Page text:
to looped and investing into new multi-tiered protection schemata enabled by
local automation control. The high-speed networked primary voltage distribution
system implements a combination of traditional directional overcurrent protection,
distribution automation and high-speed communications to accomplish a high level
of reliability to the customer, creating a premium operating district. The system
integrates equipment on both sides of the substation fence into a single system
using peer-to-peer communication and control logic to autonomously perform remote
switching to provide high-speed interruption, system restoration, voltage control,
remote monitoring and control, and outage detection.
Once the promise of commoditized energy markets, consumer gateways were in
vogue throughout the early days of energy market restructuring. As the markets
halted, the promise of gateways eroded. Now, however, gateways are re-emerging
as a tool that will enable end users to become a component of the intelligent
grid. Gateways enable consumers to provision self-service on their home turf,
not just through energy company portals, linking and integrating energy management
into the consumers total quality of life (the hot in the water, cold in the
beer and drive in the motor, with apologies to RMI CEO Amory Lovins), enabling
early adopters to think and act as an energy generator, and making energy consumption
choices on the consumers own terms rather than on the utilitys terms.
Distributed Energy Resources
Distributed energy resources (DER) (e.g., distributed generation sets, energy
storage, power parks) enable a wide variety of energy services for both the
restructured energy markets requiring high energy to enable profitability and
grid stability and the digital economy requiring high power through reliability,
criticality and productivity. DER operation requires local and distributed control
different from conventional centralized EMS controls. DER-induced reversed energy
flows require new multi-tiered protection schema. Finally, DER interconnection
standards are emerging through IEEE 1547 and through regulatory proceedings.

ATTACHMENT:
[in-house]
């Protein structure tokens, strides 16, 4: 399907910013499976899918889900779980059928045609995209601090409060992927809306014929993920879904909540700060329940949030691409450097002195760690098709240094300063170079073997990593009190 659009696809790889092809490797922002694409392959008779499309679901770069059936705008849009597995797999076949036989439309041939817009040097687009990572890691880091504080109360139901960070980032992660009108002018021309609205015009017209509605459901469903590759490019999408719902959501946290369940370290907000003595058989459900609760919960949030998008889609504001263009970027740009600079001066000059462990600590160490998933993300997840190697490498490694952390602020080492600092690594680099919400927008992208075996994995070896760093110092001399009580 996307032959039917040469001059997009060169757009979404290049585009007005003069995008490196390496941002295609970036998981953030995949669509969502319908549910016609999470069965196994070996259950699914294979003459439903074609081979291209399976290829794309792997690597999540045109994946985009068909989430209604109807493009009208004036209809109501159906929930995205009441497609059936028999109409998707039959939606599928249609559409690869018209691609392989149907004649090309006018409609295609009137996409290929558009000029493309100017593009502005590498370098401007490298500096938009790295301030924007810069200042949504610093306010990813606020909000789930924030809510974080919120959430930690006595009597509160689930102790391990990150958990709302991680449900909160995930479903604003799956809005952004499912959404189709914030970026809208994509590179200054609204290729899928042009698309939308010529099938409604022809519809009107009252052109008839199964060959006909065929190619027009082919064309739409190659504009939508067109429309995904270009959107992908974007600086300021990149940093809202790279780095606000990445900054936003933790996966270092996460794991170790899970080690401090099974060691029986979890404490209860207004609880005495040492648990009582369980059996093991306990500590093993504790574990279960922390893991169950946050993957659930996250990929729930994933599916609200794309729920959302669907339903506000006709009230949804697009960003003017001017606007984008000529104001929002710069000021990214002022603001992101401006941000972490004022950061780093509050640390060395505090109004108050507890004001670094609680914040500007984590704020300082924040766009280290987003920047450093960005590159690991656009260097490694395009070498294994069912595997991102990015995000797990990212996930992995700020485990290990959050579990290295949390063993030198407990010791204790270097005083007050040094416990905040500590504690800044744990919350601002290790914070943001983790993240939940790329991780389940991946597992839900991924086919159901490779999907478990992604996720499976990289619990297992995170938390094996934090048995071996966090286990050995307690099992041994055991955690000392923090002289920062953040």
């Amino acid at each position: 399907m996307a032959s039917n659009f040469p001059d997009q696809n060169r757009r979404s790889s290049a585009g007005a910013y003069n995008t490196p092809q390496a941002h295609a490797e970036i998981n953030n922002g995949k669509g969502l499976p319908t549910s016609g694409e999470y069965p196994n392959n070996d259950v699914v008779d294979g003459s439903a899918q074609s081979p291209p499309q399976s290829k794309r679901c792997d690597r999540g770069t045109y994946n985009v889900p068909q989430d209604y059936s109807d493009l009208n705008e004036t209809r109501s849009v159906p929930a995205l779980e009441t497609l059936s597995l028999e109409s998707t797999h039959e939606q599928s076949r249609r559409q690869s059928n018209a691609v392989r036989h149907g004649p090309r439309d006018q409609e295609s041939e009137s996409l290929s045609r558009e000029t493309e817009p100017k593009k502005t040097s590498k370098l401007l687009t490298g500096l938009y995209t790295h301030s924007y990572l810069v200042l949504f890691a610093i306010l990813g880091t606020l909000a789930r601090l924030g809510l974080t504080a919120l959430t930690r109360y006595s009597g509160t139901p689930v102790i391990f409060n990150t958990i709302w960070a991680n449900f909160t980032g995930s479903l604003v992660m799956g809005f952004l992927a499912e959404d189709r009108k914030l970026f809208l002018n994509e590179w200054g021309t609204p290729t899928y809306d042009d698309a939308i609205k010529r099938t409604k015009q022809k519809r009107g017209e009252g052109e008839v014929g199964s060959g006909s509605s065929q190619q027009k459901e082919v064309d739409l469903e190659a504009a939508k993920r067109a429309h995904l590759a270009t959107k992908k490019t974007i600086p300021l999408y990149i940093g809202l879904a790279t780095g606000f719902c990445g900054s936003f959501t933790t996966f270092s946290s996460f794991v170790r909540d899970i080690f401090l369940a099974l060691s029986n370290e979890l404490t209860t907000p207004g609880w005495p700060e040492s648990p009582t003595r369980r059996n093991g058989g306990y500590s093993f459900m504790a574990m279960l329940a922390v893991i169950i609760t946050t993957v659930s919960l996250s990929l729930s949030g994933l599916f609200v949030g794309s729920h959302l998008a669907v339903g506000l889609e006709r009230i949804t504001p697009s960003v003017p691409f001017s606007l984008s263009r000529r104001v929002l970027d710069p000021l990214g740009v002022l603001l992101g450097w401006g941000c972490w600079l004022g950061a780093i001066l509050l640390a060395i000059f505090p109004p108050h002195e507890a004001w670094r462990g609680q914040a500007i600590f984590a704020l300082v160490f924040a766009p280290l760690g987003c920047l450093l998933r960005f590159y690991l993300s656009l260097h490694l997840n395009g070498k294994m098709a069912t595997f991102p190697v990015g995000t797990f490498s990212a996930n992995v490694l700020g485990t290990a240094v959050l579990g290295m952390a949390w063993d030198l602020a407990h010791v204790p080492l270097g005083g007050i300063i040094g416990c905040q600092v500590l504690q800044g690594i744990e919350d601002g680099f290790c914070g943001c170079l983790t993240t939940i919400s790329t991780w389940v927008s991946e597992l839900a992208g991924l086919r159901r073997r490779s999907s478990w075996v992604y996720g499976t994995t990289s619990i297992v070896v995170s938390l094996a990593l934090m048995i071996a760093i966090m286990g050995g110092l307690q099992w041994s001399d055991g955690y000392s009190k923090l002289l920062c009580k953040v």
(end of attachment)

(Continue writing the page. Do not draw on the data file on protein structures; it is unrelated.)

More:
As cost curves decline, interconnection barriers crumble and focus on energy
security expands, penetration of DER is fueled and the grid becomes smarter
benefiting consumers, the pool and the utility.
Demand Response (DR) programs are examples of integration of several energy
technologies enabled by communication and IT that link the retail and wholesale
markets and promote market maturity. Through these programs, consumers become
part of the equation and make the grid smarter as economic signals are delivered
and knowledgeable/intelligent reaction is enabled, if not automated. These programs
can be structured to meet emergency conditions on the grid or to provide economic
alternatives to consumers. Communication is a key component of DR programs,
with advanced two-way communication in real-time-coupling usage information
and pricing information. Sophisticated metering is the core enabling technology.
Advanced billing and revenue management systems are also critical for DR deployment.
Price-transparent DR programs will promote disruptive technology (DG, energy
storage, power parks) deployment by customers. Although cyclical in nature even
in supply boom periods, DR serves a valuable system optimization function.
Leading energy companies must develop a vision for their play in the emerging
energy industry. Industry players that have best weathered the past half-decade
storm are the ones that have had a physical presence and linkage with the consumer.
The grid will continue to play an increasingly important role in the market
and will drive decent, if not handsome, returns.